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We will remember them

Fuller Pilch

International Vice-Captain

Emotional old day today

Big turnout for dawn services.

I don't know who the greatest cricketer that was lost in WWI, but Anthony Wilding was probably the greatest sportsman. The tennis centre that bears his name was destroyed in the Christchurch Earthquake. 14 (I think) All Blacks also lost their lives.
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The Cotter brothers were KIA, 1917.

Speech text

924 Trooper Albert Cotter, 12th Light Horse Regiment
KIA 31 October 1917

Photograph: P04366.001

Story delivered 13 January 2014

Today we remember Trooper Albert "Tibby" Cotter, who was killed in action at Beersheba, Palestine. He was the only Australian international cricketer to be killed during the First World War.

Cotter displayed many of the attributes and qualities of the typical "Digger". He was a sportsman and a reported larrikin. He was brave under fire and preferred serving with his mates to accepting promotion. A stretcher-bearer, Cotter was killed as he tended to other wounded soldiers.

Born in Sydney in 1883, the future cricketer was the sixth and youngest son of British immigrants John and Margaret Cotter. He attended Forest Lodge Public School and then Sydney Grammar School. Playing rugby as well as cricket, Cotter joined Glebe District Cricket Club in 1900 as a pace bowler and batsman. He was playing for New South Wales two years later and in 1904 the 20-year-old debuted for Australia in the fourth test against England.

This was start of a nine-year international career. Cotter toured England in 1905 and 1909, and also played against the touring South Africans in 1910-11. He had a fast but erratic style and, unusually for the time, targeted batsmen rather than their stumps. Cotter played 21 tests, taking 89 wickets for an average of 28.64 runs.

He was working as a clerk when the First World War broke out and volunteered for the Australian Imperial Force on 15 April 1915, ten days before the ANZACs landed on Gallipoli. Cotter's enlistment was a useful boost for AIF recruiting campaigns and despite his limited riding ability he was accepted into the 1st Light Horse Regiment.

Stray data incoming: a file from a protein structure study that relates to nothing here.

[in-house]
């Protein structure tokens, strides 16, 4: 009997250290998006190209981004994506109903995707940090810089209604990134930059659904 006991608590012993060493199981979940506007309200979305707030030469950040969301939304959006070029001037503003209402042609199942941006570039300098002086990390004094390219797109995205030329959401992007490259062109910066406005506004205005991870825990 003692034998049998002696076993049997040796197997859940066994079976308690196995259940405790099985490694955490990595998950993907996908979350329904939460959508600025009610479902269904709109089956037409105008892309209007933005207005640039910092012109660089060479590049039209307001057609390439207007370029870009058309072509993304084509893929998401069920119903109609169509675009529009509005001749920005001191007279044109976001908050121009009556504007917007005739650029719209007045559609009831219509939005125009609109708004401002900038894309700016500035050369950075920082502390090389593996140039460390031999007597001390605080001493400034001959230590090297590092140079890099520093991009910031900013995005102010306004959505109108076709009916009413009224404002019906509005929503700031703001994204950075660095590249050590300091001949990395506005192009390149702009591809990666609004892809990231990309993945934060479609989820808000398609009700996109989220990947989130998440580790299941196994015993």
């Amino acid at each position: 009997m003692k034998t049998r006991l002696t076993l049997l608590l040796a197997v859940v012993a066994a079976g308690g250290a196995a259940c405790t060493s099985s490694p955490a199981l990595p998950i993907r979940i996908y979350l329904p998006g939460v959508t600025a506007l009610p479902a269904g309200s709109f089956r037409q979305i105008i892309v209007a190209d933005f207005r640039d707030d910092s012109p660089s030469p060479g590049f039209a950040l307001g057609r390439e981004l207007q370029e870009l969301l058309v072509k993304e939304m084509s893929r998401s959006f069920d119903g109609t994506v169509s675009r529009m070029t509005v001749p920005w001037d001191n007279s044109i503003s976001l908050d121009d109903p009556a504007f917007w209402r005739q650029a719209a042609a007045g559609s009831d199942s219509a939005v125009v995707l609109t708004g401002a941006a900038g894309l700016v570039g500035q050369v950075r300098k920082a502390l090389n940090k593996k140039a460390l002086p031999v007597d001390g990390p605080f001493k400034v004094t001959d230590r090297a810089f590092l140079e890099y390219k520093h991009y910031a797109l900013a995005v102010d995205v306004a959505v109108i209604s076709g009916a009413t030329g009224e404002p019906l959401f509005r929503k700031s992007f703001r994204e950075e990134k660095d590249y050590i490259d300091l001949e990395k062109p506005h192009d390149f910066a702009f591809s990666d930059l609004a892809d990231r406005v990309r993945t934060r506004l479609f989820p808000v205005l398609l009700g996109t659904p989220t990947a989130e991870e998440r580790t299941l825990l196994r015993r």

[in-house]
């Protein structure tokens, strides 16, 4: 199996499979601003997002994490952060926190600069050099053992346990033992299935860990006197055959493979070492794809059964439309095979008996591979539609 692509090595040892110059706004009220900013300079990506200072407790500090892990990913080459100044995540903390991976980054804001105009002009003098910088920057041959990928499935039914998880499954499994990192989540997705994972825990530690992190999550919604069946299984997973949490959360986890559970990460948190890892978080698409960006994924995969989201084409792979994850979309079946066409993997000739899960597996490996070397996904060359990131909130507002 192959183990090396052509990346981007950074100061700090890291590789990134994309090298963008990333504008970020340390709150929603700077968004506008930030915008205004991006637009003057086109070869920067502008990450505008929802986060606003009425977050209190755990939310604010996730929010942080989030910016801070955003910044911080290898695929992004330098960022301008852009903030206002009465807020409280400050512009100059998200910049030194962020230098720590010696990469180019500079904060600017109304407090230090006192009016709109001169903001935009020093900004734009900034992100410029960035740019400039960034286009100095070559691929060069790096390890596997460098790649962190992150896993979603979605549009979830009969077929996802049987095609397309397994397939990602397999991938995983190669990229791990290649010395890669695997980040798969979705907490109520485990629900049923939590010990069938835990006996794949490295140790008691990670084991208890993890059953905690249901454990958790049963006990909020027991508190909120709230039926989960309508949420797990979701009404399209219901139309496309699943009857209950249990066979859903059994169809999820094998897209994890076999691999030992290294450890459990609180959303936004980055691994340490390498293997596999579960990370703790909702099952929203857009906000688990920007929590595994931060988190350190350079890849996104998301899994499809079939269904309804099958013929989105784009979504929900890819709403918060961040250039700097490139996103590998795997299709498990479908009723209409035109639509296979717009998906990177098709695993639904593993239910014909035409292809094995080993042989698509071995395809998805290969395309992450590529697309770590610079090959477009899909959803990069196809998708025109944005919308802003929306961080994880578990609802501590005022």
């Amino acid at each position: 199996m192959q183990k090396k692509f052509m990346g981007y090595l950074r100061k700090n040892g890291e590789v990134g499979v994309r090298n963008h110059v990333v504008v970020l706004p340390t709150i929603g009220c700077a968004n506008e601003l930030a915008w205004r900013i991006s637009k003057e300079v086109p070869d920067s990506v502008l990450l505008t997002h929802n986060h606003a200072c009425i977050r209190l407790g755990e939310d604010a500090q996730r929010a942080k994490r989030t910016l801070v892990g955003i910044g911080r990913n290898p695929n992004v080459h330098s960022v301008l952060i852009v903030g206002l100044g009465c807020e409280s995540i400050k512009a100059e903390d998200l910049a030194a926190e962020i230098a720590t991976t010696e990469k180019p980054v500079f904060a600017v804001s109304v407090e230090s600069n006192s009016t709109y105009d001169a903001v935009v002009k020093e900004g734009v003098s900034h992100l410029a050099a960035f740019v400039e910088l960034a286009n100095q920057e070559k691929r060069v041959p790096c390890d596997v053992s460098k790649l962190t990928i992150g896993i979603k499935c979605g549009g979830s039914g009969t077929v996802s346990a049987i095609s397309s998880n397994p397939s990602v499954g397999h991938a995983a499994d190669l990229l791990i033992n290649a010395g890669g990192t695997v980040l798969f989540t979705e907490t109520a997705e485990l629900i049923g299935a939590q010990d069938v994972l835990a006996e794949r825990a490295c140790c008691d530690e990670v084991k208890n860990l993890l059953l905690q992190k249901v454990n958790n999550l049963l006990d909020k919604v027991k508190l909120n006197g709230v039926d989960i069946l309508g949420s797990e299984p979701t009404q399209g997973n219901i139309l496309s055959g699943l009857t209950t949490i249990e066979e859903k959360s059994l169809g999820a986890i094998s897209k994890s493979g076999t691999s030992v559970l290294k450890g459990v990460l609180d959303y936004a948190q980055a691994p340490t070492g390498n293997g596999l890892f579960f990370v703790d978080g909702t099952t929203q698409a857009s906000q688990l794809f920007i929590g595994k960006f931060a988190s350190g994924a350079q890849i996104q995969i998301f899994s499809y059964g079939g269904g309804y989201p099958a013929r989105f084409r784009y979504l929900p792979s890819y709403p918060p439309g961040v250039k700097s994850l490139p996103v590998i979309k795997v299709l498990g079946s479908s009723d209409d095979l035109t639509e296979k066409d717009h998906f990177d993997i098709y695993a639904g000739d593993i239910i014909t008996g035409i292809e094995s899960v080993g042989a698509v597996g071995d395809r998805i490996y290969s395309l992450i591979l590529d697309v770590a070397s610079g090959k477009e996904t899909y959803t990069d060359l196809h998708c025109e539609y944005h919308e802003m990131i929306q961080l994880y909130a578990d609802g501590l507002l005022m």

After training in Egypt, Cotter joined the regiment on the Gallipoli peninsula in late November, during the final days of the campaign. Following the evacuation of the ANZACs from Gallipoli Cotter was transferred to the 12th Light Horse Regiment in Egypt in February 1916.

In April 1917, the regiment moved to Palestine and participated in the second battle of Gaza. Although this attempt to capture Gaza failed, Cotter was prominent among the stretcher-bearers who worked fearlessly all day, in the open and under enemy fire. He was promoted to lance corporal a month later but at his own request reverted to the rank of trooper in July.

Having twice failed to capture Gaza from the Ottomans, British forces next tried to outflank Gaza by taking the small town of Beersheba. The Australian Light Horse took Beersheba on 31 October in what is a now celebrated charge. The stretcher-bearers were in the thick of the fighting. The author of the official history of the Sinai and Palestine campaigns described Cotter as behaving "in action as a man without fear", but as he worked away he was shot dead at close range. Cotter was 33 years old.

His older brother Private John Cotter had been killed serving in the infantry in Belgium, just four weeks earlier on 4 October 1917.

Trooper Cotter is buried in Beersheba War Cemetery in modern-day Israel. He is also commemorated here on the Roll of Honour on my right, along with more than 60,000 Australians who died during the First World War. His photograph is displayed today beside the Pool of Reflection.

We now remember Trooper Albert "Tibby" Cotter and all those Australians who have given their lives in the service of our nation.